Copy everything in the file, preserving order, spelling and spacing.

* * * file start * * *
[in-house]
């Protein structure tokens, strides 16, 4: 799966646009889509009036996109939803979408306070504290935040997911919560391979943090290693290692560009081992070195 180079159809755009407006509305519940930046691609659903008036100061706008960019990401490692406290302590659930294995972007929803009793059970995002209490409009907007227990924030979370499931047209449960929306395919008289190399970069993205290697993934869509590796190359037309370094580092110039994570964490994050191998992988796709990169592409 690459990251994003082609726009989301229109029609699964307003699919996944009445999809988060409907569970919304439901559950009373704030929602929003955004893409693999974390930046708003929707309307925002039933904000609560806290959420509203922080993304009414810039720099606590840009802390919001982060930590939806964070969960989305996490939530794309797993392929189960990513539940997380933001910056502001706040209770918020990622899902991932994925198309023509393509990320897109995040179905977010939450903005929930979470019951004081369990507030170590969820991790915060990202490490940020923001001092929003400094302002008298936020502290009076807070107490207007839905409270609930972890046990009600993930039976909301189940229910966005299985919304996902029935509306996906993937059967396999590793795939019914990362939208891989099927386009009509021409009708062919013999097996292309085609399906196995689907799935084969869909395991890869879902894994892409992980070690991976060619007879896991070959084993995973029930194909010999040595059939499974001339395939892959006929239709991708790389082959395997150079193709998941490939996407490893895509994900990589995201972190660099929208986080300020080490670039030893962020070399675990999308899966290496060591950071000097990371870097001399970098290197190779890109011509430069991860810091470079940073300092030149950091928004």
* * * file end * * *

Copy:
[in-house]
């Protein structure tokens, strides 16, 4: 799966646009889509009036996109939803979408306070504290935040997911919560391979943090290693290692560009081992070195 180079159809755009407006509305519940930046691609659903008036100061706008960019990401490692406290302590659930294995972007929803009793059970995002209490409009907007227990924030979370499931047209449960929306395919008289190399970069993205290697993934869509590796190359037309370094580092110039994570964490994050191998992988796709990169592409 690459990251994003082609726009989301229109029609699964307003699919996944009445999809988060409907569970919304439901559950009373704030929602929003955004893409693999974390930046708003929707309307925002039933904000609560806290959420509203922080993304009414810039720099606590840009802390919001982060930590939806964070969960989305996490939530794309797993392929189960990513539940997380933001910056502001706040209770918020990622899902991932994925198309023509393509990320897109995040179905977010939450903005929930979470019951004081369990507030170590969820991790915060990202490490940020923001001092929003400094302002008298936020502290009076807070107490207007839905409270609930972890046990009600993930039976909301189940229910966005299985919304996902029935509306996906993937059967396999590793795939019914990362939208891989099927386009009509021409009708062919013999097996292309085609399906196995689907799935084969869909395991890869879902894994892409992980070690991976060619007879896991070959084993995973029930194909010999040595059939499974001339395939892959006929239709991708790389082959395997150079193709998941490939996407490893895509994900990589995201972190660099929208986080300020080490670039030893962020070399675990999308899966290496060591950071000097990371870097001399970098290197190779890109011509430069991860810091470079940073300092030149950091928004």